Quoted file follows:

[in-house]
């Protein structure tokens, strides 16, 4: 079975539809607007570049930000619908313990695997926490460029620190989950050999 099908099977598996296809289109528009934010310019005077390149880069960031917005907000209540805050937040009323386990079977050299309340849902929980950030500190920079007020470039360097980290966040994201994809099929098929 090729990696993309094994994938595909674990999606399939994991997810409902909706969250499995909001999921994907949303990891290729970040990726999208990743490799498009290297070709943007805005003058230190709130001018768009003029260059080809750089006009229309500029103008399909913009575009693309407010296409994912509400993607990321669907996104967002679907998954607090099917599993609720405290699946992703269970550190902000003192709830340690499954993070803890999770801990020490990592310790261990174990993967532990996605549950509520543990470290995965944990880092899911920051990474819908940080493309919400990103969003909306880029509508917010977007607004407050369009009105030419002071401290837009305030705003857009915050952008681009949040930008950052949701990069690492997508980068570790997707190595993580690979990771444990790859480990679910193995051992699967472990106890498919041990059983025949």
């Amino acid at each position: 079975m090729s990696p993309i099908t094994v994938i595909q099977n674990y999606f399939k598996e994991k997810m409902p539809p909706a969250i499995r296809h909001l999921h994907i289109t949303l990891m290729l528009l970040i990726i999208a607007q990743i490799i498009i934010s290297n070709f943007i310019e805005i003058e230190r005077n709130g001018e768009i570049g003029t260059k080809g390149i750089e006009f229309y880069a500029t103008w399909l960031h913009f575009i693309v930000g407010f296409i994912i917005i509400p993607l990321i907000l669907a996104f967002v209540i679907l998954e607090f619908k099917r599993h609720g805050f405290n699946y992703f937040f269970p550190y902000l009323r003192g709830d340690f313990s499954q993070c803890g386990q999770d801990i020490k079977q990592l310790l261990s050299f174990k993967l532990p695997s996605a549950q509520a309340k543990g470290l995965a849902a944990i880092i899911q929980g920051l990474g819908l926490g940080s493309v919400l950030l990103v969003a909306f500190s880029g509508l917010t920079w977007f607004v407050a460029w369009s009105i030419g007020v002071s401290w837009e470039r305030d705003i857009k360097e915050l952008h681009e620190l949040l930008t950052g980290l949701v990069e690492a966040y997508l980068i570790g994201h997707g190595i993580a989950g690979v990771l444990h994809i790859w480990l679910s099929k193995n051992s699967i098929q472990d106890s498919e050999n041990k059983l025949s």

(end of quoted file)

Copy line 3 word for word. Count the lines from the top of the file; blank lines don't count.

């Amino acid at each position: 079975m090729s990696p993309i099908t094994v994938i595909q099977n674990y999606f399939k598996e994991k997810m409902p539809p909706a969250i499995r296809h909001l999921h994907i289109t949303l990891m290729l528009l970040i990726i999208a607007q990743i490799i498009i934010s290297n070709f943007i310019e805005i003058e230190r005077n709130g001018e768009i570049g003029t260059k080809g390149i750089e006009f229309y880069a500029t103008w399909l960031h913009f575009i693309v930000g407010f296409i994912i917005i509400p993607l990321i907000l669907a996104f967002v209540i679907l998954e607090f619908k099917r599993h609720g805050f405290n699946y992703f937040f269970p550190y902000l009323r003192g709830d340690f313990s499954q993070c803890g386990q999770d801990i020490k079977q990592l310790l261990s050299f174990k993967l532990p695997s996605a549950q509520a309340k543990g470290l995965a849902a944990i880092i899911q929980g920051l990474g819908l926490g940080s493309v919400l950030l990103v969003a909306f500190s880029g509508l917010t920079w977007f607004v407050a460029w369009s009105i030419g007020v002071s401290w837009e470039r305030d705003i857009k360097e915050l952008h681009e620190l949040l930008t950052g980290l949701v990069e690492a966040y997508l980068i570790g994201h997707g190595i993580a989950g690979v990771l444990h994809i790859w480990l679910s099929k193995n051992s699967i098929q472990d106890s498919e050999n041990k059983l025949s």